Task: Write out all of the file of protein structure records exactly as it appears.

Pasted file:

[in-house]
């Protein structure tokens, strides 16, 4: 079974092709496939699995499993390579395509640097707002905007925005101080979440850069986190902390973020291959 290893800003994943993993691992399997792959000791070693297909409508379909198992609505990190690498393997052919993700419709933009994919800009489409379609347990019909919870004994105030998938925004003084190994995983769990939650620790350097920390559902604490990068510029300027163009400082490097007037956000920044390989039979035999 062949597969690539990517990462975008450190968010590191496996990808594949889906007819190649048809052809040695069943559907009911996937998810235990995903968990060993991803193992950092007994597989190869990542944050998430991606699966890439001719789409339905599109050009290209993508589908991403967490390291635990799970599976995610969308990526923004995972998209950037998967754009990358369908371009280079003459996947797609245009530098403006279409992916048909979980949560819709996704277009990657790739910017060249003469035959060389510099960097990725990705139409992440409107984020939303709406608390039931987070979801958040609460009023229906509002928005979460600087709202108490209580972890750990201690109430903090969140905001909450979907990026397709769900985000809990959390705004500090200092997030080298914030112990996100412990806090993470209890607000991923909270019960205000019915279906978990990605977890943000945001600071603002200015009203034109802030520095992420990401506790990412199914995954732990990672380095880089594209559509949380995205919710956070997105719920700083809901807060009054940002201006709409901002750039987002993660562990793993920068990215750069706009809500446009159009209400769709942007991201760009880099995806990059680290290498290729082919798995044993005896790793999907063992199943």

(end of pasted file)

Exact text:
[in-house]
């Protein structure tokens, strides 16, 4: 079974092709496939699995499993390579395509640097707002905007925005101080979440850069986190902390973020291959 290893800003994943993993691992399997792959000791070693297909409508379909198992609505990190690498393997052919993700419709933009994919800009489409379609347990019909919870004994105030998938925004003084190994995983769990939650620790350097920390559902604490990068510029300027163009400082490097007037956000920044390989039979035999 062949597969690539990517990462975008450190968010590191496996990808594949889906007819190649048809052809040695069943559907009911996937998810235990995903968990060993991803193992950092007994597989190869990542944050998430991606699966890439001719789409339905599109050009290209993508589908991403967490390291635990799970599976995610969308990526923004995972998209950037998967754009990358369908371009280079003459996947797609245009530098403006279409992916048909979980949560819709996704277009990657790739910017060249003469035959060389510099960097990725990705139409992440409107984020939303709406608390039931987070979801958040609460009023229906509002928005979460600087709202108490209580972890750990201690109430903090969140905001909450979907990026397709769900985000809990959390705004500090200092997030080298914030112990996100412990806090993470209890607000991923909270019960205000019915279906978990990605977890943000945001600071603002200015009203034109802030520095992420990401506790990412199914995954732990990672380095880089594209559509949380995205919710956070997105719920700083809901807060009054940002201006709409901002750039987002993660562990793993920068990215750069706009809500446009159009209400769709942007991201760009880099995806990059680290290498290729082919798995044993005896790793999907063992199943």